Infection of ferrets with wild type-based recombinant canine distemper virus overwhelms the immune system and causes fatal systemic disease

Brigitta M Laksono, Dagmar Roelofs, Anouskha D Comvalius, Katharina S Schmitz, Laurine C Rijsbergen, Daryl Geers, Sham Nambulli, Peter van Run, W Paul Duprex, Judith M A van den Brand, Rory D de Vries*, Rik L de Swart

*Corresponding author for this work

Research output: Contribution to journalArticleAcademicpeer-review

Abstract

Canine distemper virus (CDV) causes systemic infection resulting in severe and often fatal disease in a large spectrum of animal host species. The virus is closely related to measles virus and targets myeloid, lymphoid, and epithelial cells, but CDV is more virulent and the infection spreads more rapidly within the infected host. Here, we aimed to study the pathogenesis of wild-type CDV infection by experimentally inoculating ferrets with recombinant CDV (rCDV) based on an isolate directly obtained from a naturally infected raccoon. The recombinant virus was engineered to express a fluorescent reporter protein, facilitating assessment of viral tropism and virulence. In ferrets, this wild type-based rCDV infected myeloid, lymphoid, and epithelial cells, and the infection resulted in systemic dissemination to multiple tissues and organs, especially those of the lymphatic system. High infection percentages in immune cells resulted in depletion of these cells both from circulation and from lymphoid tissues. The majority of CDV-infected ferrets reached their humane endpoints within 20 d and had to be euthanized. In that period, the virus also reached the central nervous system in several ferrets, but we did not observe the development of neurological complications during the study period of 23 d. Two out of 14 ferrets survived CDV infection and developed neutralizing antibodies. We show for the first time the pathogenesis of a non-adapted wild type-based rCDV in ferrets. IMPORTANCE Infection of ferrets with recombinant canine distemper virus (rCDV) expressing a fluorescent reporter protein has been used as proxy to understand measles pathogenesis and immune suppression in humans. CDV and measles virus use the same cellular receptors, but CDV is more virulent, and infection is often associated with neurological complications. rCDV strains in current use have complicated passage histories, which may have affected their pathogenesis. Here, we studied the pathogenesis of the first wild type-based rCDV in ferrets. We used macroscopic fluorescence to identify infected cells and tissues; multicolor flow cytometry to determine viral tropism in immune cells; and histopathology and immunohistochemistry to characterize infected cells and lesions in tissues. We conclude that CDV often overwhelmed the immune system, resulting in viral dissemination to multiple tissues in the absence of a detectable neutralizing antibody response. This virus is a promising tool to study the pathogenesis of morbillivirus infections.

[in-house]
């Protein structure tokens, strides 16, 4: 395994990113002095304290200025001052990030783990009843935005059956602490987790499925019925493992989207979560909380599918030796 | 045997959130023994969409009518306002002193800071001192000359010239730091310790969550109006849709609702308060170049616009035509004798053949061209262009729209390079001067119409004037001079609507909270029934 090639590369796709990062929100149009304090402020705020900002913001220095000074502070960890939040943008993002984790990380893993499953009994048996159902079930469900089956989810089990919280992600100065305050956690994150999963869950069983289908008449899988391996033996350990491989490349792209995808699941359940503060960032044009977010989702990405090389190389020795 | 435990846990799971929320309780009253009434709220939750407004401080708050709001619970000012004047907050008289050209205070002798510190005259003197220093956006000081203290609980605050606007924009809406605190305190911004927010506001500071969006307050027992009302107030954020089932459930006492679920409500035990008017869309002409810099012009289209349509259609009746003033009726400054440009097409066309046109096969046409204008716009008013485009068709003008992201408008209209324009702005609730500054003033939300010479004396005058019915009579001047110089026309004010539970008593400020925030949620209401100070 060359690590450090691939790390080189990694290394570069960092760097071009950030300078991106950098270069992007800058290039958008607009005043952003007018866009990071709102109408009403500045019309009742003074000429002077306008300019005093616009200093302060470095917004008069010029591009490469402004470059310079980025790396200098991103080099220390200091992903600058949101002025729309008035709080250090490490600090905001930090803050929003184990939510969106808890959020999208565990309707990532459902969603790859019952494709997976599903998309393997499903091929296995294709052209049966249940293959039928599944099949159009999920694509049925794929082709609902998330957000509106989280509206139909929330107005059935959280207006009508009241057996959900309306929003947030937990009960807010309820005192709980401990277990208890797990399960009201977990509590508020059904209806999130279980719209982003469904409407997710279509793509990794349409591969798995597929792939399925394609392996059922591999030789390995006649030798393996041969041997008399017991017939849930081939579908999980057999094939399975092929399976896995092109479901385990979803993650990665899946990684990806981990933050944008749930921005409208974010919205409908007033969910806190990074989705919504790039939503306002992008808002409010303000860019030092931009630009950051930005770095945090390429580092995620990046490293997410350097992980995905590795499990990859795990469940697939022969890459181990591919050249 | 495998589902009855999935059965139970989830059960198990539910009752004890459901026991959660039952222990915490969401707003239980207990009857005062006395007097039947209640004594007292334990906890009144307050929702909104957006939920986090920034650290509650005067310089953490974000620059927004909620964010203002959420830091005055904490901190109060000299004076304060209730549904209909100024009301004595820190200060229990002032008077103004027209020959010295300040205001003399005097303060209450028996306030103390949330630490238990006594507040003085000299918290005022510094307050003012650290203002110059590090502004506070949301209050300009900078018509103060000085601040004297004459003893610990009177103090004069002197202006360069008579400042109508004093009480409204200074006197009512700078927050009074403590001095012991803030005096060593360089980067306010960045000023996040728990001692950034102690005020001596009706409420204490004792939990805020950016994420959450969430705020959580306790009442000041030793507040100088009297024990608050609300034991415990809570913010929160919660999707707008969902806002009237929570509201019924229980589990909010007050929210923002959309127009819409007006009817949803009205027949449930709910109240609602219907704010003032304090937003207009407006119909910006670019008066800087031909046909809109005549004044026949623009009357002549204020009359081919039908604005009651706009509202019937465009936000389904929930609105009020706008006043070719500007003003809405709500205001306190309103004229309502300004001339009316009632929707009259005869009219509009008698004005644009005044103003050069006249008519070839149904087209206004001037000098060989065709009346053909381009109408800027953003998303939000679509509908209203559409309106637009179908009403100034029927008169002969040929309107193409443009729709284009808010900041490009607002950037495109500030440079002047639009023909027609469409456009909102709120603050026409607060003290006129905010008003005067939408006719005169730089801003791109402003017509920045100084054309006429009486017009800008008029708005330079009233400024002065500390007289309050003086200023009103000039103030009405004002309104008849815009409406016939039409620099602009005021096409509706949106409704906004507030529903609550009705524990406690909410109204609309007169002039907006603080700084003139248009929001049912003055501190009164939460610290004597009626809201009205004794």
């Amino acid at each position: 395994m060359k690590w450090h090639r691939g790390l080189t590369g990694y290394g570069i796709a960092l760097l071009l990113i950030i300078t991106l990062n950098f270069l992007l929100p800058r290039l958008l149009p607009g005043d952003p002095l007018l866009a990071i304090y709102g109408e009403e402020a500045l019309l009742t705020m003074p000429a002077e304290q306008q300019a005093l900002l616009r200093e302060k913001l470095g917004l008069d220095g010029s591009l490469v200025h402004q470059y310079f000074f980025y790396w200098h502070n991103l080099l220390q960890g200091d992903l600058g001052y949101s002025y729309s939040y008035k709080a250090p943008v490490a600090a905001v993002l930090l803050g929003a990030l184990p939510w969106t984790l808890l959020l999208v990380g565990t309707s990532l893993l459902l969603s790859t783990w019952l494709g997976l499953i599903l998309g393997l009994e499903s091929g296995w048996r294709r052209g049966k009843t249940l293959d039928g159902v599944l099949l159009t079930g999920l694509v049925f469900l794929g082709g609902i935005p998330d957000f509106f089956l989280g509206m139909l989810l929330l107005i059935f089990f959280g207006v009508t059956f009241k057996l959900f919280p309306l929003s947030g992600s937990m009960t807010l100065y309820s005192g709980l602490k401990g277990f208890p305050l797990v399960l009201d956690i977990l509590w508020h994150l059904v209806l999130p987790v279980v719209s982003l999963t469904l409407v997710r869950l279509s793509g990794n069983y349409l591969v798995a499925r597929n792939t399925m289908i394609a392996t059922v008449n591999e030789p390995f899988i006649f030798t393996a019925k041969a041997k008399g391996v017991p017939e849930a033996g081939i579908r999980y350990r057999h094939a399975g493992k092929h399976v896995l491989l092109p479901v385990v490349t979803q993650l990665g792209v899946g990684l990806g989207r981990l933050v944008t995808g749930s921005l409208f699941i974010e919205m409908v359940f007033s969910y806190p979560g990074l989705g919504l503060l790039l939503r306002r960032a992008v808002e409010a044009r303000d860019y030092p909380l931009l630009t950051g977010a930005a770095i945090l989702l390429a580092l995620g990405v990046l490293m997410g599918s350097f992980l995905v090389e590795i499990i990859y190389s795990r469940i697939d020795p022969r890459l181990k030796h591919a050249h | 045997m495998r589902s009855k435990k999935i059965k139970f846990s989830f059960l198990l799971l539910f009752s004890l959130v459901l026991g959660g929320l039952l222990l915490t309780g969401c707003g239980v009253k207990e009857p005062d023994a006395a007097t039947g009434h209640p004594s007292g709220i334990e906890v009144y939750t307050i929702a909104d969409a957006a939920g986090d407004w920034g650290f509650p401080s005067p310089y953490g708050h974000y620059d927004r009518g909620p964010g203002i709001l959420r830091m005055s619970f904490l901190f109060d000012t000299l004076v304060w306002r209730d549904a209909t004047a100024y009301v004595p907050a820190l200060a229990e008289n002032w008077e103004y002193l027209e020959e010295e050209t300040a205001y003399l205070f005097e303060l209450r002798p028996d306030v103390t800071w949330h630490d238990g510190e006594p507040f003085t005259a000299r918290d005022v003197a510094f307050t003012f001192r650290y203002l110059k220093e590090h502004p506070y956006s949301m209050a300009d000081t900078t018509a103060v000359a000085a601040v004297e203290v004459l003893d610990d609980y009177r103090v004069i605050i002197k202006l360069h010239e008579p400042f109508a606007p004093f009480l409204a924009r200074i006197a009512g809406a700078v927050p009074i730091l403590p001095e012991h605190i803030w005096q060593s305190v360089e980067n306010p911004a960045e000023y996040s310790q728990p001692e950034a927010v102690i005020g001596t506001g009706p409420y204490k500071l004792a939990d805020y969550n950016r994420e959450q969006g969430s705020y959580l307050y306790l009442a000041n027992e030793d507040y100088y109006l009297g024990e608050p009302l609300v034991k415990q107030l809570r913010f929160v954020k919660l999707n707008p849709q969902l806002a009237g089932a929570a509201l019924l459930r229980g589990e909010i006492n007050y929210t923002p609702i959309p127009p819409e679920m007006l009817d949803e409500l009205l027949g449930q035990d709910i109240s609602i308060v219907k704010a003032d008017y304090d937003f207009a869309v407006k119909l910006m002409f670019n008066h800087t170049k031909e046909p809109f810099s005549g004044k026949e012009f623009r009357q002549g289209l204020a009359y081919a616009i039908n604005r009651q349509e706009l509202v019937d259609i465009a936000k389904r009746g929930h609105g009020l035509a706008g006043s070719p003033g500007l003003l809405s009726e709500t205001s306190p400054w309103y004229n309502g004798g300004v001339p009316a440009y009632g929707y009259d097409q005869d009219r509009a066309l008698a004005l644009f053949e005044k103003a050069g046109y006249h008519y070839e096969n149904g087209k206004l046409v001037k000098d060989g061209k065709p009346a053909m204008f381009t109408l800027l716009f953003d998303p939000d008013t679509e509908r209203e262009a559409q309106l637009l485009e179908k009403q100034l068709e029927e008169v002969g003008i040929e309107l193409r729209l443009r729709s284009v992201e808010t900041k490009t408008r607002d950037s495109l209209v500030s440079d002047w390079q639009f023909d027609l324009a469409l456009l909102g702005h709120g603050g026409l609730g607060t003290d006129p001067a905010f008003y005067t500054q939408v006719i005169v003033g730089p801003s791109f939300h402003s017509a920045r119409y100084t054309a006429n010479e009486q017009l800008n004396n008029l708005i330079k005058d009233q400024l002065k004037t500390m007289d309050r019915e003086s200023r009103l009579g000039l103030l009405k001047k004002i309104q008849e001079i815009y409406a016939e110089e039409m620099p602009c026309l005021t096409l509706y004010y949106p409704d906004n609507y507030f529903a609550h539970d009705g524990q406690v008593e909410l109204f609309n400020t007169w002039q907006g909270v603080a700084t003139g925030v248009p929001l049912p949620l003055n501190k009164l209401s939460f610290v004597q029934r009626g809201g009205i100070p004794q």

Original languageEnglish
Article numbere0008223
Number of pages20
JournalmSphere
Volume8
Issue number4
Early online date28 Jun 2023
DOIs
Publication statusPublished - 24 Aug 2023

Keywords

  • canine distemper virus
  • ferrets
  • immunopathogenesis
  • morbillivirus

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